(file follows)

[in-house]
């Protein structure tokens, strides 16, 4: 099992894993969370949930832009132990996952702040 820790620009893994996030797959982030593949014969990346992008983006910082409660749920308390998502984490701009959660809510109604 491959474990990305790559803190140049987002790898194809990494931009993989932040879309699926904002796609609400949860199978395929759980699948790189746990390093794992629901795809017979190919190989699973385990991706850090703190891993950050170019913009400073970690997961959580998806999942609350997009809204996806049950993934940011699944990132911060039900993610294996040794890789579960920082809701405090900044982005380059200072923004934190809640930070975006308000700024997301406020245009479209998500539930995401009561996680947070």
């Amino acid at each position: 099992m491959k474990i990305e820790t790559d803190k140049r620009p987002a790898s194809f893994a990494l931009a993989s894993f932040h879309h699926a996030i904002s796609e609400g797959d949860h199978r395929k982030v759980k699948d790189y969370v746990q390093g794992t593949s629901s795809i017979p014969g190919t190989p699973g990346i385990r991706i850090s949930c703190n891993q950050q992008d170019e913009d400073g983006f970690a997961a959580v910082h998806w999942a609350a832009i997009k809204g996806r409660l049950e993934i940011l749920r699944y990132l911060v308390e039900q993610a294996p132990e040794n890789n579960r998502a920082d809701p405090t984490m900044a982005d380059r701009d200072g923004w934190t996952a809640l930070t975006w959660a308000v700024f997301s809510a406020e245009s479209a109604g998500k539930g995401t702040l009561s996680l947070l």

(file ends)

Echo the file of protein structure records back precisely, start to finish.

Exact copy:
[in-house]
């Protein structure tokens, strides 16, 4: 099992894993969370949930832009132990996952702040 820790620009893994996030797959982030593949014969990346992008983006910082409660749920308390998502984490701009959660809510109604 491959474990990305790559803190140049987002790898194809990494931009993989932040879309699926904002796609609400949860199978395929759980699948790189746990390093794992629901795809017979190919190989699973385990991706850090703190891993950050170019913009400073970690997961959580998806999942609350997009809204996806049950993934940011699944990132911060039900993610294996040794890789579960920082809701405090900044982005380059200072923004934190809640930070975006308000700024997301406020245009479209998500539930995401009561996680947070």
């Amino acid at each position: 099992m491959k474990i990305e820790t790559d803190k140049r620009p987002a790898s194809f893994a990494l931009a993989s894993f932040h879309h699926a996030i904002s796609e609400g797959d949860h199978r395929k982030v759980k699948d790189y969370v746990q390093g794992t593949s629901s795809i017979p014969g190919t190989p699973g990346i385990r991706i850090s949930c703190n891993q950050q992008d170019e913009d400073g983006f970690a997961a959580v910082h998806w999942a609350a832009i997009k809204g996806r409660l049950e993934i940011l749920r699944y990132l911060v308390e039900q993610a294996p132990e040794n890789n579960r998502a920082d809701p405090t984490m900044a982005d380059r701009d200072g923004w934190t996952a809640l930070t975006w959660a308000v700024f997301s809510a406020e245009s479209a109604g998500k539930g995401t702040l009561s996680l947070l």